The best lighting is bright clouds outdoors.I often do my photography in front of a large West Facing window which gives about a 45 deg angle to the light. I avoid taking any picture when there is direct sunlight falling on the floor where I do the photography. This will give you the truest white balance and best likeness of your art work with the least requirement for post processing. When photographing indoors or in bright sunlight.specular highlights are sometimes difficult to avoid. If you are using artificial lights indoors, have the lights on either side of the art work and at a 45 degree angle to the painting. (See drawing in Part I) This makes the highlighting problem much less.
If you are photographing a 3-D piece some shadow is desirable–it gives shape and form to the piece. Do not use on-camera flash for any art photography. It is usually unnecessary and gives horrible, flat, frontal lighting and often times a lot of specular highlights.
Post Processing for best likeness.
If you have had adequate lighting, so that you have a well exposed image with normal appearing white balance your work is almost done. You will need to adjust the size of the image to fit the requirements of the venue it’s going to be entered. Above all make sure it is straight and no frame or background is showing and that it looks like the original art work. If the image looks blurry, retake the photo of your piece. There is no fix for blurriness.
Questions–please open a discussion in the Comments.
First–A a couple pictures of the problem of photographing your image after framing in glass or Plexiglas.
Here’s a photo of a painting after framing.
And Here’s before framing. What a difference.
Camera Requirements and Basic Settings
Most newer cameras, including cell phone cameras do a great job with recording your image if you have heeded the preliminary requirements listed in Part I. If your venue requires images suitable for publishing in a catalog a phone camera usually produces images which are a little on the small side. The image file after processing needs to be 0.8 to 1.5 MB in size. Having a camera with an adjustable shutter and lens aperture will make the process much easier in every step, and give you sufficient size for publication.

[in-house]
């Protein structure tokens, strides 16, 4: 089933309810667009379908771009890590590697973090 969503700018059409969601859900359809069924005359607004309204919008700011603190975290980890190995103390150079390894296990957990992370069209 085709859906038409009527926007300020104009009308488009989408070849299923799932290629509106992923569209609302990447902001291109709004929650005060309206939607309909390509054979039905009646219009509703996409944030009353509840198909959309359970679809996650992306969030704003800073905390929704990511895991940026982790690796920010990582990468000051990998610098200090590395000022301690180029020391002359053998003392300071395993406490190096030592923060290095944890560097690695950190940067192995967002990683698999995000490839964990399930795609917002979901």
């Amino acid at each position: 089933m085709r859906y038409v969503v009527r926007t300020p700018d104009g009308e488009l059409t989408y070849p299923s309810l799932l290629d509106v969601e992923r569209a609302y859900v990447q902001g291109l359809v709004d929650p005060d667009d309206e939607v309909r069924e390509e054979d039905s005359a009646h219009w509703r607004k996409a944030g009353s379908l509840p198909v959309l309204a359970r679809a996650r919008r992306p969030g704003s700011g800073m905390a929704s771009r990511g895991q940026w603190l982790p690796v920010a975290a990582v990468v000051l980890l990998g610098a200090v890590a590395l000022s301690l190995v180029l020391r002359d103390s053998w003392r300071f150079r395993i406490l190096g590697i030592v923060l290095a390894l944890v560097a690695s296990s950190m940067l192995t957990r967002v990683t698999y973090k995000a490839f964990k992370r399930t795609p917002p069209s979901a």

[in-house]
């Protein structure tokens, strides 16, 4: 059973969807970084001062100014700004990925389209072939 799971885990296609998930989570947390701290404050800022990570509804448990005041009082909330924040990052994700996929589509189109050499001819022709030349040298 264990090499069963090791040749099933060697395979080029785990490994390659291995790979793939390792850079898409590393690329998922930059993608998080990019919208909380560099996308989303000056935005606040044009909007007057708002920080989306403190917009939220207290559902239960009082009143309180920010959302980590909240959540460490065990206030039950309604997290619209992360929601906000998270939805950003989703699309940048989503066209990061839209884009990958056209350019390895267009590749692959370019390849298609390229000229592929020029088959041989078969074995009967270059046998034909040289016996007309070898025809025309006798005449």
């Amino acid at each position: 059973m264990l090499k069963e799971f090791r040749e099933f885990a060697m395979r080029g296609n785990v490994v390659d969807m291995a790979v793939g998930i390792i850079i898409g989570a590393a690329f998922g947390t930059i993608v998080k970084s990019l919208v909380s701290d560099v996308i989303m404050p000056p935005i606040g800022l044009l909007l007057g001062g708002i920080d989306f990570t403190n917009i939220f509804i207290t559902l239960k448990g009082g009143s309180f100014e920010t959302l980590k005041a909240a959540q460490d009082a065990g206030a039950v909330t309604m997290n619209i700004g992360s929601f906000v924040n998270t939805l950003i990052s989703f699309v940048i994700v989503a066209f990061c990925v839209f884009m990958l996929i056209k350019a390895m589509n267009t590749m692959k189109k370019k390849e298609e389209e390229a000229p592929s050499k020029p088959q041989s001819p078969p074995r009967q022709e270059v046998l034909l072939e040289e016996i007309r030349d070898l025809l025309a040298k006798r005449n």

You will need some means to hold the camera steady with the sensor plane parallel to the painting surface. If you have good lighting your shutter speed will be fast enough to hand hold. There is no need for extra depth of field, so use an aperture that’s wide open, and set your camera on Aperture Priority. Set the ISO no higher than 400. If you are photographing several paintings, mounting your camera on a tripod will help speed things up.
If your piece is mostly white or light colors, you may need to increase your exposure a little if possible, as your camera’s exposure is based on 18% gray, which is darker than light colored paintings and lighter than dark color paintings. If the image is too dark and no way to set the exposure, it can be corrected on your computer later. Also for overexposed images with dark or black pieces you may need to decrease the exposure if possible.
When you photograph 3-D pieces you need to make sure your background is bare. Hanging a black or white cloth so that it covers the entire field of view of your camera is an absolute necessity.
Next time I’ll wind this up with a couple notes about post-processing.
I want devote a couple posts to talking about photographing your art work. In this digital age, most organizations require digital images for entry into juried and non-juried shows. Also, it’s a must for documenting your work, should it ever be sold, donated or given away or stolen.
Important Points in the Process of preparing an image for juried entry:
1. Read the Instructions from the venue carefully. You have to know the requirements of organization or web site. – Most will specify the size, the digital format required (most use JPG) and naming of the file. All of these requirements will need to be met using some software on your computer. Common free programs include, Irfanview, Xnview and GIMP and Picassa. (However I don’t recommend Picassa because it strips the EXIF information which may be required for some entries.) Other programs that entail some expense in order of increasing complexity (and expense) are, Photoshop Elements, Corel Paint Shop Pro, ACD Systems, Serif PhotoPlus, Lightroom and Photoshop Creative Cloud. All of these I think are available in MAC and Linux versions also.
2. Record your image before it is framed. I can’t stress this enough. It’s almost impossible to avoid reflections, frame edges and get correct color balance if the painting is framed. Three-D art work has special needs for even lighting with some shadows. (See suggestions under #4 below.) A good accurate image will help your entry.
3. Make sure your camera looks at your painting exactly square on. (See my drawing–notice the plane of the sensor is exactly parallel to the plane of the painting.) The more accurate you do this now in the camera the easier and quicker it will be editing it later in the computer.
4. Lighting is important for 2-D work as well, most importantly so you don’t get specular highlights from a shiny painting). I use natural daylight as much as possible–either in front of a large window, or outside in the open shade. Cloudy days are especially good because the light is more even, and you don’t have to worry about shadows and a slight blue tint you will get in open shade on a sunny day. Make sure there are no shadows on your work–the results of which on your work are almost impossible to correct in free programs. With 3-d art, some shadows are advantageous in defining the shape and contours of the piece, so some directional light is necessary.
In the next post I’ll mention a bit about cameras and settings.